Smart cows let others worry about the cold
By Lee Benson
Deseret Morning News
COALVILLE — It's dropped to 20 below the past two nights on Brown's Lane just south of town, where Glen Brown's dairy farm juts up against the foothills.
That's as cold as Michael Brown, Glen's son and superintendent of Brown's Summit Valley Dairy, has seen it in a couple of winters.
But you sure wouldn't know it from the cows' reaction.
"One thing about cows," says Michael, "they don't whine.
"They might beller a little after a while if you forgot to feed them, but they don't complain that it's too cold."
The fact is, Michael explains, mother nature gave cows a warm enough coat, even for when it's 20 below and they're outside around the clock. They've got thicker skin than a border crossing guard.
"It's like when you're snowmobiling or skiing and you're dressed for it, you're fine," he says. "Well, so is a cow. She's dressed for the cold. As long as she's got enough to eat, she's happy as a lark."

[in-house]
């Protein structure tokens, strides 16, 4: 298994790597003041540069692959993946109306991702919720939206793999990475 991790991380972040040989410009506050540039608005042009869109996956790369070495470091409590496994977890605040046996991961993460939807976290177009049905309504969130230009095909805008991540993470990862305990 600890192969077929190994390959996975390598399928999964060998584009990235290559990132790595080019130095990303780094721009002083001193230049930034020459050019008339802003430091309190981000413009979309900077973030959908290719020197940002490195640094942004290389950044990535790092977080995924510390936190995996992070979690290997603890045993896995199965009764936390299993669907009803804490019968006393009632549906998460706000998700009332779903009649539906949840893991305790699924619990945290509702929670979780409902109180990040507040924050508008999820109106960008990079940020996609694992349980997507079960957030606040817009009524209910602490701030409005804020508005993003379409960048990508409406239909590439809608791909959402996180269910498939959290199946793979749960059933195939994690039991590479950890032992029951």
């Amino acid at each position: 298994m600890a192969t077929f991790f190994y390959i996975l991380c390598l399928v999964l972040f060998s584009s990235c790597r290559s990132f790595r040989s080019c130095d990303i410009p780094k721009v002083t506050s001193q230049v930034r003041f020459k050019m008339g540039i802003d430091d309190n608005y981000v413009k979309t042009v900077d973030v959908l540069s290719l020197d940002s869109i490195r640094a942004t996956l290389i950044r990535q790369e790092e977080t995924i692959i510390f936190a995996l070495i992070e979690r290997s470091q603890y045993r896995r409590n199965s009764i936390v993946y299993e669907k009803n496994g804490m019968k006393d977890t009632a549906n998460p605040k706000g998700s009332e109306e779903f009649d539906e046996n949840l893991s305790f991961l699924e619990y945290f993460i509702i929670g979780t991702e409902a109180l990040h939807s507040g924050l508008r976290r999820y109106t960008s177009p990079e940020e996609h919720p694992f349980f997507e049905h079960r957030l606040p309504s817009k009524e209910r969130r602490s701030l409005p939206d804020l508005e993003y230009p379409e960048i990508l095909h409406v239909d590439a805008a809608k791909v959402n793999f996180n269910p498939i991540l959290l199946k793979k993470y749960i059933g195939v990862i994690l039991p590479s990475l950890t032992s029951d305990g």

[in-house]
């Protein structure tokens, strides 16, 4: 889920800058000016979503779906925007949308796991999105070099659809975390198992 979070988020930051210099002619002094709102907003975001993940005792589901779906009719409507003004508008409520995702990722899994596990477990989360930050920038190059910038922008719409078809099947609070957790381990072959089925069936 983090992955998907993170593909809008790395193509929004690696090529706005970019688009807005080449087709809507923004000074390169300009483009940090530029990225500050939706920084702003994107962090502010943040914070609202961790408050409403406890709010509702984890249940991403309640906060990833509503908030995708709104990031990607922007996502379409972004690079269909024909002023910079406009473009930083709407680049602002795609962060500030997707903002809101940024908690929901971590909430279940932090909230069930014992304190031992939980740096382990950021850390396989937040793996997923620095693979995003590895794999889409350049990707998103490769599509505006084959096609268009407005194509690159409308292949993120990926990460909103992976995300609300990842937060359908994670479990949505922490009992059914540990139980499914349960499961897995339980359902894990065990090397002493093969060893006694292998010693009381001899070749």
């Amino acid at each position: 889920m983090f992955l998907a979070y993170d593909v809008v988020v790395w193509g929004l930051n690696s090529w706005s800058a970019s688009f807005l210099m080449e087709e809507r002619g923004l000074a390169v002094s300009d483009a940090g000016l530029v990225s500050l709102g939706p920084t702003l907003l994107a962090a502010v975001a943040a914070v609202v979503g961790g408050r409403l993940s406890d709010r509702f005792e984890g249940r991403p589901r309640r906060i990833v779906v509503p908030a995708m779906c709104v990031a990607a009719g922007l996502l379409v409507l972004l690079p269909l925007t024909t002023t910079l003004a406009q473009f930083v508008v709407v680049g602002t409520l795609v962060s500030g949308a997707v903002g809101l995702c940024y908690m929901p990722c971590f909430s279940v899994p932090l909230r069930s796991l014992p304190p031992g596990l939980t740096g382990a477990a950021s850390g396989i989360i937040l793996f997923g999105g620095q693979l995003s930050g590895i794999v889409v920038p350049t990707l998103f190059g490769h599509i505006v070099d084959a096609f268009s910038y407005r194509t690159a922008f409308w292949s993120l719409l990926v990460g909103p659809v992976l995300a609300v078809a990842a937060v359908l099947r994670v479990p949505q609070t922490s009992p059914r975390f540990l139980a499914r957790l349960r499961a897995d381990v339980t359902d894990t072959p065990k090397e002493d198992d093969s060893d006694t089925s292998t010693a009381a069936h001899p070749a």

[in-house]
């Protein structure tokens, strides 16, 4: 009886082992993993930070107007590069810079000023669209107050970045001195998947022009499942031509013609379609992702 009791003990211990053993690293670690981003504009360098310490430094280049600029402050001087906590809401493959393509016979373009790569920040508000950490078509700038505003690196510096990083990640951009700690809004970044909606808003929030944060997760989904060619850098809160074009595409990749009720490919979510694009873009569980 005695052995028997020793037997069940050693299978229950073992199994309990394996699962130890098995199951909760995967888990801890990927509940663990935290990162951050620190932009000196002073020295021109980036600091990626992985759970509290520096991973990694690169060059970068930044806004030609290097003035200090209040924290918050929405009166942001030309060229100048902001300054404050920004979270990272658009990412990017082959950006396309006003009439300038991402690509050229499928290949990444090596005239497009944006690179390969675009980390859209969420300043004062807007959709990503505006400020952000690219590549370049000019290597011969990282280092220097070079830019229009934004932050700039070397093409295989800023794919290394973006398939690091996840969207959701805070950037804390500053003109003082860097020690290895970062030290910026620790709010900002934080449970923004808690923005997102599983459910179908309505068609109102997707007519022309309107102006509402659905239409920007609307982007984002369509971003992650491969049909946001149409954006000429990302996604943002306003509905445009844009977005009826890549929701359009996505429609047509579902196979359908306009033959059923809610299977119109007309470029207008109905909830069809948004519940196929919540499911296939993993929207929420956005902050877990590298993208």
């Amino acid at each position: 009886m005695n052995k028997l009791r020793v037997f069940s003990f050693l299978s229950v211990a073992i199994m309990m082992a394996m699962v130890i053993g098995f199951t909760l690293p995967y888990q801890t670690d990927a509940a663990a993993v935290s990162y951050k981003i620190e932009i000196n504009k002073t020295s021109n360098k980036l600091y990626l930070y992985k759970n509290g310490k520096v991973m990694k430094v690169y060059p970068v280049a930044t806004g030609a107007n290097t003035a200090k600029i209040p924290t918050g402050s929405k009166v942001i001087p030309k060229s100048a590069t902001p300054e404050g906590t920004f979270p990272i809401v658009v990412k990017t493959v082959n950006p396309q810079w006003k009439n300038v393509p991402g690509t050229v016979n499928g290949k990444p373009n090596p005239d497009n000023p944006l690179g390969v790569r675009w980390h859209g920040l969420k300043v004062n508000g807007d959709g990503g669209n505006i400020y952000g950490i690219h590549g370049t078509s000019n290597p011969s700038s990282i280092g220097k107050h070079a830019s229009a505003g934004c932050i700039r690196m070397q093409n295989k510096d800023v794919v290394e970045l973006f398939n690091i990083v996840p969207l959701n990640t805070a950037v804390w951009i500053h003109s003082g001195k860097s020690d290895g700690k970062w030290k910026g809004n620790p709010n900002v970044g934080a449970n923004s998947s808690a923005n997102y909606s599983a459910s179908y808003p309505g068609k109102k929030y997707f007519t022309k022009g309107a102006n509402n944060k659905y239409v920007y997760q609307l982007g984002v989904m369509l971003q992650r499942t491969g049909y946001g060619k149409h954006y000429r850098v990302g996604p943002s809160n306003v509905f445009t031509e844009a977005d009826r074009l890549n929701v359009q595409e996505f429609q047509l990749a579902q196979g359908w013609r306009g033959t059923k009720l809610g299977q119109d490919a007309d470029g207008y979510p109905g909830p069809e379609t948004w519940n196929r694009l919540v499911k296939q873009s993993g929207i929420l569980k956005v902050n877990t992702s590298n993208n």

For the dairy farmer, though, the super-cold weather makes it tougher to make sure a cow gets enough to eat.
First off, you have to understand that your average milk cow eats 60 pounds of feed and drinks 30 gallons of water every day, which means maintaining a massive supply of good chow. When the weather turns cold and frosty, the farmer has to make sure the feed is dry, includes a proper mix of grains and hay, and that the water troughs, which are outside, don't freeze.
"It's all about energy," says Michael. "A milk cow that produces 120 gallons (of milk) a day uses a lot of energy. What you're trying to maintain is that milk production and also enough energy for their own body heat. You want to make sure they can get to that feed bunk and watering trough whenever they want to. It's all about health. The only way a cow is going to freeze to death is if it's sick."